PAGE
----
I was trying to write a review of Wizard and Glass and was having a tough time of it.  I would write a paragraph and then delete it.  I would add a sentence somewhere in the middle of a paragraph that I’d started and abandoned for another idea.  I would write a paragraph that was exactly the same as the last paragraph only written with slightly different words. And, throughout it all, I could not stop thinking about Draftback.  I could not stop imagining how embarrassing (another word I cannot spell) the tracking of my writing would look like.

When I watched a snippet of someone else using Draftback, all that I could think was how ridiculous most of the changes the author was making were.  The experience was very similar to watching someone adjust figurines on a desk or books on a shelf.  If your cat knocked the Superman figurine from his place of prominence in your Superhero shrine, yes, you should pick it up and put it back.  You can even spend a little time readjusting the scene if you think that’s in order.  But if you sit there for an hour constantly readjusting you are wasting your time and, at the end of the day, no one is going to notice the minuscule readjustments, least of all you.

If nothing else, Draftback makes a compelling case for this adage I am (probably not uniquely) making up right now:  “Write first. Edit second.”

Yes, there will be changes that you’ll want to make to your writing, but don’t prevent yourself from ever finishing (#hyperbole) your writing because you’re so busy editing it. Don’t write with a stutter because you can’t make it more than a paragraph without changing something in that paragraph.  Computers make editing and tweaking so easy, but there is something to be said for not tweaking everything the moment it occurs to you that you might want to make a change.

Anywho.  If you’ll excuse me, I’m going to try to write a review of Wizard and Glass in one continuous shot.  No stutter.  Old school.

I forgot that I’m supposed to blog today, but I did write 500 words, which I will now post as my blog. Wutever.

500 Words.

Ugh.

It’s awful.

But it’s necessary, too.

And it’s terrible how much I have slacked in doing something so simple as committing five. hundred. measly. words. to paper.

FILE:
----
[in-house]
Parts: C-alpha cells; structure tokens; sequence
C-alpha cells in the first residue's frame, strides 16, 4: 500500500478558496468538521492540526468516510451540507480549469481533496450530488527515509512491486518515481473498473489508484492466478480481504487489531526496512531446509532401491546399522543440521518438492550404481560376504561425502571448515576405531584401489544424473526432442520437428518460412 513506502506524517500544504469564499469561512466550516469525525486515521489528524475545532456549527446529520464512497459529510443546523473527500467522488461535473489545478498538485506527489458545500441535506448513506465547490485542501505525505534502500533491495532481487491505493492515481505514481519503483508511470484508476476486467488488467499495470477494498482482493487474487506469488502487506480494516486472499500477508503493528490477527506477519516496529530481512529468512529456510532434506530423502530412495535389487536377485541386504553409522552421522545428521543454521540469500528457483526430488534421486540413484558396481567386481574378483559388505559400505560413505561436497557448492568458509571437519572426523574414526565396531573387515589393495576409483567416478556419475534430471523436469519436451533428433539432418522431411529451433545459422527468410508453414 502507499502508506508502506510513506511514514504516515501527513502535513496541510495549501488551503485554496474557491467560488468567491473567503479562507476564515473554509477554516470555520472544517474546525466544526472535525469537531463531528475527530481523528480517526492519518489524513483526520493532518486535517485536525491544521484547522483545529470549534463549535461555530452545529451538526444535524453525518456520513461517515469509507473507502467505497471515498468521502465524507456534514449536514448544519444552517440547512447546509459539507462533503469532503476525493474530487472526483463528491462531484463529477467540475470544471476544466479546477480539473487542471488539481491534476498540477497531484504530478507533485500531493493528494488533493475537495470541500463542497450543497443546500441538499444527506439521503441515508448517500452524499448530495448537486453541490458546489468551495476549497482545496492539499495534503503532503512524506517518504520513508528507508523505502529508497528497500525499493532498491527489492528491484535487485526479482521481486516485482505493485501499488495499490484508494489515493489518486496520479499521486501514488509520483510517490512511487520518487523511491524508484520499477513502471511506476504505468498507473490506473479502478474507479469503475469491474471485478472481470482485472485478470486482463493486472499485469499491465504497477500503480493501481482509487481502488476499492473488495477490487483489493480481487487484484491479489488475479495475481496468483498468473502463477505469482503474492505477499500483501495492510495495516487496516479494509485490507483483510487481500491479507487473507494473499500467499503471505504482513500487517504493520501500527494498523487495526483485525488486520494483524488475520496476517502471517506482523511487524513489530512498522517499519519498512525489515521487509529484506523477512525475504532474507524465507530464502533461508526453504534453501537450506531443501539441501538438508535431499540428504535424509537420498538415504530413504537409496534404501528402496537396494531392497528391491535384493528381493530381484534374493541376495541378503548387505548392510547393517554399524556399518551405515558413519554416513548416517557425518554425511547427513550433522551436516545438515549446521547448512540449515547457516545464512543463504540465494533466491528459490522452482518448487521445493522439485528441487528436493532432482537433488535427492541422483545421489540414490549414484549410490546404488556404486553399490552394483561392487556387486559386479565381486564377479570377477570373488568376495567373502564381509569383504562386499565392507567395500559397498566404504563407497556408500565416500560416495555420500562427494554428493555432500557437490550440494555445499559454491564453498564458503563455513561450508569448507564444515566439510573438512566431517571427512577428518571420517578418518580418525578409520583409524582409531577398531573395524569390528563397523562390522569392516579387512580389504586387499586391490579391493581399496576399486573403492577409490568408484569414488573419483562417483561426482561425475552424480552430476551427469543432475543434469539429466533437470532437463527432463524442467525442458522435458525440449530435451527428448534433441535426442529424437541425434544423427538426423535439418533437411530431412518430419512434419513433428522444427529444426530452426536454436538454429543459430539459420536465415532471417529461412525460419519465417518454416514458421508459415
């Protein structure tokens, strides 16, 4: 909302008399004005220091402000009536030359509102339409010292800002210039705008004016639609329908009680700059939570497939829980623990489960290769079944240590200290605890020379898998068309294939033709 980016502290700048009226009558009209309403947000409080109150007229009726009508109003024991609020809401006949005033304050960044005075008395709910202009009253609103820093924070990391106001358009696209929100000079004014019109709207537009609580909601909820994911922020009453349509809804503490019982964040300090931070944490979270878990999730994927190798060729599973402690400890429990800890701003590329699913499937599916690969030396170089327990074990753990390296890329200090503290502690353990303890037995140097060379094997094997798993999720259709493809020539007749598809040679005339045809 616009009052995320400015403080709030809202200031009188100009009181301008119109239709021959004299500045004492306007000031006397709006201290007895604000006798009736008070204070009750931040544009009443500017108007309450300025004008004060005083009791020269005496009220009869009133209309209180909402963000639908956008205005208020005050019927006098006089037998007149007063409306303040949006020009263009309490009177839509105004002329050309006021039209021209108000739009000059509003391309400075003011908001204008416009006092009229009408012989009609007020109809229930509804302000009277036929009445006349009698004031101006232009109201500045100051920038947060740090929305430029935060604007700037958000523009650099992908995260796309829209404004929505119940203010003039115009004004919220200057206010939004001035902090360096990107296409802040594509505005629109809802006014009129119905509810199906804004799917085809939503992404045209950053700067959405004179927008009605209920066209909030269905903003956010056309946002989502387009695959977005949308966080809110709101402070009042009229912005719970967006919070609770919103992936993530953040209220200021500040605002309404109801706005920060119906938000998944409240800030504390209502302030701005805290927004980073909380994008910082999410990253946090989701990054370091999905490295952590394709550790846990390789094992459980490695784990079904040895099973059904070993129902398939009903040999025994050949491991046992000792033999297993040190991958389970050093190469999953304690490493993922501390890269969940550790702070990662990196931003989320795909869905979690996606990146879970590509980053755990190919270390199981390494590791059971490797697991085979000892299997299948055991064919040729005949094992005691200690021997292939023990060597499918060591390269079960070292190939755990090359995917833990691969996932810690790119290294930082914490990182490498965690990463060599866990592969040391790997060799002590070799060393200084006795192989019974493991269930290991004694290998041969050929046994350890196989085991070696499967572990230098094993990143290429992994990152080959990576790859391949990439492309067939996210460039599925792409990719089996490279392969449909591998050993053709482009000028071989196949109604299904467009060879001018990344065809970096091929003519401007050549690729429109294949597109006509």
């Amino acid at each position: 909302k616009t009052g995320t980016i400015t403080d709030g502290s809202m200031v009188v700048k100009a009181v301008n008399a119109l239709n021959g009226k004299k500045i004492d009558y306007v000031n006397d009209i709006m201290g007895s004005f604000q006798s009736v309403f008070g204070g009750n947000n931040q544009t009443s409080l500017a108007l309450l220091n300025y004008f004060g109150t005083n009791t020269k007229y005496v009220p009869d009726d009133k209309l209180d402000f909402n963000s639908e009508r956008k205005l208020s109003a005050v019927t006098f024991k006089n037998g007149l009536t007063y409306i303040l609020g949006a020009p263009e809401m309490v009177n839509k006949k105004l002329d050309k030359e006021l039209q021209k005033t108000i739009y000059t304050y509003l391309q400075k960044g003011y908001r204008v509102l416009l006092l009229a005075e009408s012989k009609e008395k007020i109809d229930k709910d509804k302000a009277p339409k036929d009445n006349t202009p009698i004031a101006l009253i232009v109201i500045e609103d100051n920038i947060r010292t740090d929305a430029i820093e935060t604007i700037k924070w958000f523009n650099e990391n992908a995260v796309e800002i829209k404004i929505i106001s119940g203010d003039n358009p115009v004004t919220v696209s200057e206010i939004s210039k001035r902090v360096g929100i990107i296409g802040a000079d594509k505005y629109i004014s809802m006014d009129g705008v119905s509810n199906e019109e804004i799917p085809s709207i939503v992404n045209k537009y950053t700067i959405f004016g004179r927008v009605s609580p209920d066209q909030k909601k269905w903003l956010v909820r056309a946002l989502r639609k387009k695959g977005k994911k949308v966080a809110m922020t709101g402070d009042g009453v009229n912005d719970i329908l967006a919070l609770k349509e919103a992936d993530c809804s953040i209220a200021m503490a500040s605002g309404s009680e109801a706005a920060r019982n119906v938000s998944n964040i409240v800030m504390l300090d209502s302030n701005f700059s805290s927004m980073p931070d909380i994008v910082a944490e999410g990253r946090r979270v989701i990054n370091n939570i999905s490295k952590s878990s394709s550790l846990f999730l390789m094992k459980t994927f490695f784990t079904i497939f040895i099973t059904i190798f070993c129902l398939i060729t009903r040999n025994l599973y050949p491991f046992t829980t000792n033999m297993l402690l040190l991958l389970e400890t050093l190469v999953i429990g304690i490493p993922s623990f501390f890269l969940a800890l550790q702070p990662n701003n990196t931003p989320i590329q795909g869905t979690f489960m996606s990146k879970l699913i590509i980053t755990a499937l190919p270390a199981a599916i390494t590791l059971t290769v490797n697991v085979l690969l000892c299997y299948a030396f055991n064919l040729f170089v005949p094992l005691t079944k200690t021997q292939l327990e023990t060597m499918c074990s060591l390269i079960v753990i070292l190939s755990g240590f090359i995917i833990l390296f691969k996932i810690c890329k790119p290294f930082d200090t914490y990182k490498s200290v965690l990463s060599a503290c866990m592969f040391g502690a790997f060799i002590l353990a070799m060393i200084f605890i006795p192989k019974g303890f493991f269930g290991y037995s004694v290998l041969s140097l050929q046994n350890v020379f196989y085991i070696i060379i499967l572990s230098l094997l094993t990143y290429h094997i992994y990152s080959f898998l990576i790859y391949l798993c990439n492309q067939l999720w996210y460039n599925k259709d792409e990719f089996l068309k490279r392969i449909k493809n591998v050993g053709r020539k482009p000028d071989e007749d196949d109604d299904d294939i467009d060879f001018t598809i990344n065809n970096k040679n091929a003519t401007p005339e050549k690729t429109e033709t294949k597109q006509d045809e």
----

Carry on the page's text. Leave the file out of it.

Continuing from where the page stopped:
To screen.

To whatever.

At the end of every day I am just so tired. I don’t have anything creative left over to offer to the universe. I have the energy to ease my antsy body into a tub filled with bubbles and warm water and lose myself in my cellphone (pathetic) or a book (okay) as long as I don’t spend too long in that book, because then I’ll get antsy and stop focusing and losing the train of thought and submerge myself further into the water and I dirty it with my sweatless body.

126 words.

See? Where am I supposed to find the things to say? I try to put poetry between the ideas, to hold them together with the sticky, glittery glue that is wordplay. But even that only gets me so far.

Today I wrote a review on Goodreads (DOES THAT COUNT AS MY 500!? IT COULD, COULDN’T IT?!) and I struggled to shorten it. Not because I was paying any amount of attention to the number of words logged, but because it was so awful and clunky.

I littered my writing with unnecessary adjectives and clogged up my meaning and turned a brief piece of writing into a meandering neandrethal of prose. It sounded like I was trying to be smart, like I wanted to be taken seriously and, more than anything, it sounded like I was failing to do both of those things.

I’m going to count this as my two long hand pages. It isn’t longhand (obviously) but its content is exactly what those usually are. Incredibly fragmented, journaly, and soul-lifting.

Ugh. 300 words.

Still short.

Still painfully, painfully short.

What makes it so hard to find so few things to say?

180 to go.

177.

176.

I could count down, but that would be lame.

166 lines leading downward on a page, drawing the eye ever closer to my goal of 500.

Pathetic.

Absolutely, completely, unabashedly pathetic.

Is a journal actually any better, though?

Is my bitching and moaning about how hard it is to reach the low-hanging fruit of a goal of words actually any better?

Or is it even worse?

Maybe the honesty of a count-down is better. To admit that I couldn’t even try because my brain was fried from a day full of doing absolutely nothing and simply give up (77) and count the numbers down, like a doomsday clock whose final ring will bring my salvation from what is supposedly my passion.

Which is EXACTLY what makes this so pathetic. I’m supposed to LIKE this. I’m supposed to want to do this, to look forward to this. What is wrong with me? Where did my love for the things I love go?

I feel like a broken instrument. There was so much beauty inside me once and now it’s gone.